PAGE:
Where to meet?

Clarion Congress & Hotel, Meteor


Sabrina Arcuri1, Andrea Marescotti1, Giovanni Belletti1, Silvia Scaramuzzi2

1University of Florence, Dept. of Economics and Business

2 University of Florence, Dept. Agricultural, Food, Environmental and Forestry Science and Technologies.

Topic: Integrating agrobiodiversity conservation and valorisation: opportunities and risks based on Tuscany case studies

Keywords: agrobiodiversity; valorisation strategies; conservation policies.


The loss of biodiversity results from a combination of changes and impacts, including land use change, pollution, climate change. The industrial food system and particularly high-input and intensive agriculture underpinning it, are well known to seriously affect the resources base which they are reliant upon (IPES-Food, 2016). At the same time, the conservation of biodiversity across the agricultural landscape is regarded as potential solution for the transition towards more sustainable food systems, reducing vulnerability to climate change and ensuring food security (Pascual et al., 2011).

Agrobiodiversity is the variety and variability of living organisms that contribute to food and agriculture and the knowledge associated with them (Jackson et al., 2007). Nonetheless, the complex nature and values of agrobiodiversity make it difficult to both recognise and evaluate the goods and services it provides as well as to implement measures for its conservation and valorisation (Brunori et al., 2018).

In Italy, policy makers have acknowledged the relevance of agrobiodiversity conservation and recently put forth normative tools and financial resources for this purpose. However, efforts to enhance agrobiodiversity are likely to give rise to both synergies and trade-offs between conservation measures and market valorisation of products based on local genetic resources.

This contribution aims at understanding whether and to what extent recent policy interventions enable the enhancement of agrobiodiversity. To this aim, case studies have been carried out in Tuscany (Italy) on landraces identified among those protected through in-situ, on farm and ex-situ conservation in a local gene bank. Local supply chains of the products have been mapped through semi-structured interviews with a varied range of stakeholders – seed savers, local distributors, public institutions.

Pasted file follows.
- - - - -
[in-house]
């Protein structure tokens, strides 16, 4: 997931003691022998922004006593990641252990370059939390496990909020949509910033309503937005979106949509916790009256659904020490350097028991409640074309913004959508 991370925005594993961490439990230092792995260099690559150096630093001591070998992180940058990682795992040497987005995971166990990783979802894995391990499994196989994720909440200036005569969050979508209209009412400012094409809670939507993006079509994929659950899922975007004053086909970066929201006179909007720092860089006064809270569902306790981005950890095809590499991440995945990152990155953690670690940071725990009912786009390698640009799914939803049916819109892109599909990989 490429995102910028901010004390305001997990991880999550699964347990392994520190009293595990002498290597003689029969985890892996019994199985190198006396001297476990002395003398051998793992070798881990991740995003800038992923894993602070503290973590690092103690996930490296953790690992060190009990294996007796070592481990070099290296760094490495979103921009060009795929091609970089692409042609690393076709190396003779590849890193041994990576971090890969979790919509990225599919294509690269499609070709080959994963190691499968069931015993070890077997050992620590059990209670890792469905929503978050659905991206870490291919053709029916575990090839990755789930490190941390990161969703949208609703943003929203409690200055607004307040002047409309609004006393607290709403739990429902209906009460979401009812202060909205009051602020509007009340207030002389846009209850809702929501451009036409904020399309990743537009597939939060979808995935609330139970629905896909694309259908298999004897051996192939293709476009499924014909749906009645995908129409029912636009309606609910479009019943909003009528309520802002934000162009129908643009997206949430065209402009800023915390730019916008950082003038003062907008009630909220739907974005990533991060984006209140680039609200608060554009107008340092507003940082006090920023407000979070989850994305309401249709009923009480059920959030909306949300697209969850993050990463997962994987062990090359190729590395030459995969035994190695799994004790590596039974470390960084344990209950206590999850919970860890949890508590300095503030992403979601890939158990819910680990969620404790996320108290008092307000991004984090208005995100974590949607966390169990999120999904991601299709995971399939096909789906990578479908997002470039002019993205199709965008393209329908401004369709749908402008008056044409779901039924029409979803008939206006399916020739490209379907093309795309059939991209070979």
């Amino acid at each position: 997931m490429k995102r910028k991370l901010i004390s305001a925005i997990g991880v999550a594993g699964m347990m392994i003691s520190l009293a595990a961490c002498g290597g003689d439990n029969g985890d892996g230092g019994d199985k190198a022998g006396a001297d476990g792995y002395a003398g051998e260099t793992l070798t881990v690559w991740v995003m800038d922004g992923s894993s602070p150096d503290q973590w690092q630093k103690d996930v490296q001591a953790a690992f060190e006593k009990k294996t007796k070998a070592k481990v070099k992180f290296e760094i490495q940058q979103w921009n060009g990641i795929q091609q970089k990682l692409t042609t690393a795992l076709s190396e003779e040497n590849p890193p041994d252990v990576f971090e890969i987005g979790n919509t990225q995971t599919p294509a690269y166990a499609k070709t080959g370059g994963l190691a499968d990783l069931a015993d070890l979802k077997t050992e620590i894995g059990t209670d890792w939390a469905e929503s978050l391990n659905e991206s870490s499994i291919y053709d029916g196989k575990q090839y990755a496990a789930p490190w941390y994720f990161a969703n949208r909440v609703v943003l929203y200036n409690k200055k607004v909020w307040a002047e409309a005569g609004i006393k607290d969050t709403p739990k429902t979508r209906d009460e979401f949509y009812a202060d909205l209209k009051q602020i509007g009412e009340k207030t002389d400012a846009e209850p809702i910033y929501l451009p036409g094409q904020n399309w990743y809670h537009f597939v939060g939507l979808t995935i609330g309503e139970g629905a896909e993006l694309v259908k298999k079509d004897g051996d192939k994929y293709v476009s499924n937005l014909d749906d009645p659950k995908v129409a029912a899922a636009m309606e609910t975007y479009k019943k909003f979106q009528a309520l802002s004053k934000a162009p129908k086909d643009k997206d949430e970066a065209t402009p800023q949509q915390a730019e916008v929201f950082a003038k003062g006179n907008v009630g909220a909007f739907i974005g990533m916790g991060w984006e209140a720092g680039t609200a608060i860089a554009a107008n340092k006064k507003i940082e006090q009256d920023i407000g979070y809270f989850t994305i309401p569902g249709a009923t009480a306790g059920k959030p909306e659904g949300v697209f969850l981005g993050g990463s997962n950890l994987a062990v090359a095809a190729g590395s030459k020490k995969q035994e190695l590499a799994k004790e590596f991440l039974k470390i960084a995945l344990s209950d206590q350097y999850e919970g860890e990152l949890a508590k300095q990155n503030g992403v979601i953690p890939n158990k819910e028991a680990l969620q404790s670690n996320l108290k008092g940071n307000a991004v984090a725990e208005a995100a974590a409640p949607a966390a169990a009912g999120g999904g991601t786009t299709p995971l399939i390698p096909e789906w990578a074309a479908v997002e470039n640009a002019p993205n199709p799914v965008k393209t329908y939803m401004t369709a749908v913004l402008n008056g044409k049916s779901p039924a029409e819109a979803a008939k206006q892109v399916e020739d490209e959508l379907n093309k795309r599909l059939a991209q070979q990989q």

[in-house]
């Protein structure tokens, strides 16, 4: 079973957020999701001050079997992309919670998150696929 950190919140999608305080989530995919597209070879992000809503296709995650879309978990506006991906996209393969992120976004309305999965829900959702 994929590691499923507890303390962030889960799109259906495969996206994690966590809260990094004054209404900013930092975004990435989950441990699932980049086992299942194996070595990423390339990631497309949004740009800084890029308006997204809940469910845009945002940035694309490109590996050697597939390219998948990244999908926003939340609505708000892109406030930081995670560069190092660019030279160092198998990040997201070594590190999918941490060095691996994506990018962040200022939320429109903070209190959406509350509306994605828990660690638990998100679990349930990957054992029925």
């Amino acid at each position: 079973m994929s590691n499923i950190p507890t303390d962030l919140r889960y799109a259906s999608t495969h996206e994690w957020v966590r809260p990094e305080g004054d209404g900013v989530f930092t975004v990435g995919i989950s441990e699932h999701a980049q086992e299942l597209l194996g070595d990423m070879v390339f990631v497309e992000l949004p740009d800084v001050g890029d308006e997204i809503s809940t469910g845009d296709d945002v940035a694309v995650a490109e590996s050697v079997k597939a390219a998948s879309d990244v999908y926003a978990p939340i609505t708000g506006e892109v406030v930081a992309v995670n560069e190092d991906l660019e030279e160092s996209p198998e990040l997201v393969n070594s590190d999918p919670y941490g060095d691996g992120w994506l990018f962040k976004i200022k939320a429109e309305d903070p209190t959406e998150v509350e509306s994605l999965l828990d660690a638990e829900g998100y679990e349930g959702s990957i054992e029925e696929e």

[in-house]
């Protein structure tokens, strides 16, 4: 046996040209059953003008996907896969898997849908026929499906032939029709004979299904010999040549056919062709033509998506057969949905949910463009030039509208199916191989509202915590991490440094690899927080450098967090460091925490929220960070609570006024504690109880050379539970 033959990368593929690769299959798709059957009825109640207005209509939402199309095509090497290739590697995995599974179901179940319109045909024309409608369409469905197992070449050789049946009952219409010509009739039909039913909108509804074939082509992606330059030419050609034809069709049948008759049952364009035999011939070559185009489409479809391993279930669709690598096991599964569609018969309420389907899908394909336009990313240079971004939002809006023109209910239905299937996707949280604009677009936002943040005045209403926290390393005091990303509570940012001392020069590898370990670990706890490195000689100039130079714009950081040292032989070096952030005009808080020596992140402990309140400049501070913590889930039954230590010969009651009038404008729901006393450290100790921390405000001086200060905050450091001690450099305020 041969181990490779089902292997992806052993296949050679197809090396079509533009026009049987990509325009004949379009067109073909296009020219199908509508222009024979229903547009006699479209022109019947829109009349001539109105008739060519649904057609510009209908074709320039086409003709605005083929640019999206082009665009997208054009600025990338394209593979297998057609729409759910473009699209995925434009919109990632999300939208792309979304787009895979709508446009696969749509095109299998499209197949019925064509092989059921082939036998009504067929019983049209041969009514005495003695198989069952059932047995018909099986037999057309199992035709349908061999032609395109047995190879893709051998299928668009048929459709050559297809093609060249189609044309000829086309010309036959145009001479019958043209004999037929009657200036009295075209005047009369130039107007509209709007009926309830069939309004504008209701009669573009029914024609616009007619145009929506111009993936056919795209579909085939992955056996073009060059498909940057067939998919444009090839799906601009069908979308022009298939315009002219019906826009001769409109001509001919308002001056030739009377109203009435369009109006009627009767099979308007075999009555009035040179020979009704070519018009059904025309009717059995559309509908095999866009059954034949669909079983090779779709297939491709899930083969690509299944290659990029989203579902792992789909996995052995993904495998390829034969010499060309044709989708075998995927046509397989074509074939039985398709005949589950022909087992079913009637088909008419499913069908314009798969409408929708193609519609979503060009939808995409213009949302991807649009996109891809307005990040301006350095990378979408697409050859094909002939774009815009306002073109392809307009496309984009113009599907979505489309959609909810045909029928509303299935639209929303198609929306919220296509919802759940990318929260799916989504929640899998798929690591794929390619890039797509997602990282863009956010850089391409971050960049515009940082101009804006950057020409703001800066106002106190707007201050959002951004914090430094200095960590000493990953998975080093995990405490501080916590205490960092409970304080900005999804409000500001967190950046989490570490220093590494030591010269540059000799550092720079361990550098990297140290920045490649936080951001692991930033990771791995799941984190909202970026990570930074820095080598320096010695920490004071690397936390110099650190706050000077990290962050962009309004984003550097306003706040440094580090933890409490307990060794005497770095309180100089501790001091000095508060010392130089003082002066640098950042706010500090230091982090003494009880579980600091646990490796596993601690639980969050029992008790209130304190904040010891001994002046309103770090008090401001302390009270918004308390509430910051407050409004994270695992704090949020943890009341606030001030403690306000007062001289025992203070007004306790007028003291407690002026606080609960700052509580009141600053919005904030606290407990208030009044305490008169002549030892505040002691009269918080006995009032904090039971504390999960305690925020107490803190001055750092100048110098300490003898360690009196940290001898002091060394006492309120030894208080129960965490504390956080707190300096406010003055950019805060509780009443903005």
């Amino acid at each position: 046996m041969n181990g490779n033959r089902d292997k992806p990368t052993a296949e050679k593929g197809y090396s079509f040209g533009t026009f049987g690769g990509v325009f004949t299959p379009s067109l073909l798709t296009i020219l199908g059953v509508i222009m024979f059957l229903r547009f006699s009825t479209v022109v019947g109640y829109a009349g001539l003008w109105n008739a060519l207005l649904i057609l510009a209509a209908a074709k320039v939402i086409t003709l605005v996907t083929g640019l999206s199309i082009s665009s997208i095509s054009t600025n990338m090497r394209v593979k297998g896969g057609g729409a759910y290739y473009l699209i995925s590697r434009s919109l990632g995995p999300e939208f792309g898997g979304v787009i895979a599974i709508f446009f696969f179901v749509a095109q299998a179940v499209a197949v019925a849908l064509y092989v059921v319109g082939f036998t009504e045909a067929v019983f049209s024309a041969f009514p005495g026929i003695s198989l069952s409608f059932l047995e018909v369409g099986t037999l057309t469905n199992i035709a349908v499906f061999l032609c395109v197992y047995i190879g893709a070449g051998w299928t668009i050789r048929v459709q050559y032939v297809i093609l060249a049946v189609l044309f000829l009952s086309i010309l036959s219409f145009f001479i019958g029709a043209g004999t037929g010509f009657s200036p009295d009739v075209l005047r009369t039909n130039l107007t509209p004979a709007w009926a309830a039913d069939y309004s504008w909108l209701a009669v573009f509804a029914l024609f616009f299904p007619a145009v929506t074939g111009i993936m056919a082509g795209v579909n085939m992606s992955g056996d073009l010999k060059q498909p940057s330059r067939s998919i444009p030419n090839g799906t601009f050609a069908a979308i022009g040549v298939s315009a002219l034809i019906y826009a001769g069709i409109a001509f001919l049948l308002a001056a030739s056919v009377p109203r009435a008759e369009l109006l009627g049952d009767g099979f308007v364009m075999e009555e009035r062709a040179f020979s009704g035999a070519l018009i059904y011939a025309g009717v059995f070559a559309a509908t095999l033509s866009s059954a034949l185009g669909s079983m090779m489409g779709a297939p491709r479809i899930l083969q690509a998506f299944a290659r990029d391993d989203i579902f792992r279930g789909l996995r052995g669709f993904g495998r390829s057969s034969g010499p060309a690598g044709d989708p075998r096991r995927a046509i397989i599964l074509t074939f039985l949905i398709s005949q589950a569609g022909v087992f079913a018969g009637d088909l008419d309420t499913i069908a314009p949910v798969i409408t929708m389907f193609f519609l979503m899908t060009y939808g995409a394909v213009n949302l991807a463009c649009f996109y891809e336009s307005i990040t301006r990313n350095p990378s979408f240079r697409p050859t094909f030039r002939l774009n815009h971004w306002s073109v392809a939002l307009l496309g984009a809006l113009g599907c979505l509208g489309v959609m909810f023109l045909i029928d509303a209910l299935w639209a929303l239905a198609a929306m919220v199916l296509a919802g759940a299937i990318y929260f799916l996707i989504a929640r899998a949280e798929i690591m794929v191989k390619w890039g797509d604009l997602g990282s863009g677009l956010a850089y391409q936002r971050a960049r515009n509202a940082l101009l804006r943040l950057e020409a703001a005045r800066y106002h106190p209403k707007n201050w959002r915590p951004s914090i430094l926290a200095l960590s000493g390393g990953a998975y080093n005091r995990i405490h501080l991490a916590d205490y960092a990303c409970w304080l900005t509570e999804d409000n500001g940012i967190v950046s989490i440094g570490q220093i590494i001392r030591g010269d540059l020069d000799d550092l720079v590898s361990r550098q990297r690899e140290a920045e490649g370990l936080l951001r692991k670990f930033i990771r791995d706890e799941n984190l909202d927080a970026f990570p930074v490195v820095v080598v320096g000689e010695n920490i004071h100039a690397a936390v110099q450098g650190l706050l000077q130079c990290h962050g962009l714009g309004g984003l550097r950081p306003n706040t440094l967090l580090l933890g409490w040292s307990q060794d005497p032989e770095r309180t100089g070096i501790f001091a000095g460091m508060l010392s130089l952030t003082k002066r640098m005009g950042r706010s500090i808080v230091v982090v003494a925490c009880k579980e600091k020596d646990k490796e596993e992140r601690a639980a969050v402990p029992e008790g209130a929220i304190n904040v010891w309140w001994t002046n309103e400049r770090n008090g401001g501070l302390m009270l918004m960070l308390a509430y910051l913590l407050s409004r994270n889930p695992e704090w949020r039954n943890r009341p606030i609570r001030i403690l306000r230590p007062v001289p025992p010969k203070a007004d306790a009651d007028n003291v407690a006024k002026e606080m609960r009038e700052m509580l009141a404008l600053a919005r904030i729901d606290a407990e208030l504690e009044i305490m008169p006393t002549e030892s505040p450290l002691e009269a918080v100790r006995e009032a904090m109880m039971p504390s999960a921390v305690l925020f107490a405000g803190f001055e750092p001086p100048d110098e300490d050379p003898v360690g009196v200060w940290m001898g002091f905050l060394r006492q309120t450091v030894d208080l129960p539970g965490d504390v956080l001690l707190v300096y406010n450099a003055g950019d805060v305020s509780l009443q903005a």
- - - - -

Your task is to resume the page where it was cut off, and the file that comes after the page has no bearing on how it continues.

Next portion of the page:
Results highlight how policies for agrobiodiversity conservation engender opportunities for enabling valorisation strategies both at the farm and local networks level. On the other hand, however, major limitations to upscaling such valorisation strategies are pointed out.


Brunori, G., Rossi, A., & D’Amico, S. (2018). A Comprehensive and Participatory Approach to the Valorisation of Biodiverse Products. Food Diversity Between Rights, Duties and Autonomies: Legal Perspectives for a Scientific, Cultural and Social Debate on the Right to Food and Agroecology, 3-22.

Pascual, U. Narloch, U., Nordhagen, S., & Drucker, A. G. (2011). The economics of agrobiodiversity conservation for food security under climate change. Economía Agraria y Recursos Naturales, 11(1), 191-220.

IPES-Food. 2016. From uniformity to diversity: a paradigm shift from industrial agriculture to diversified agroecological systems. International Panel of Experts on Sustainable Food systems.

Jackson, L. E., Pascual, U., & Hodgkin, T. (2007). Utilizing and conserving agrobiodiversity in agricultural landscapes. Agriculture, ecosystems & environment, 121(3), 196-210.


Go back to the workgroup WG 13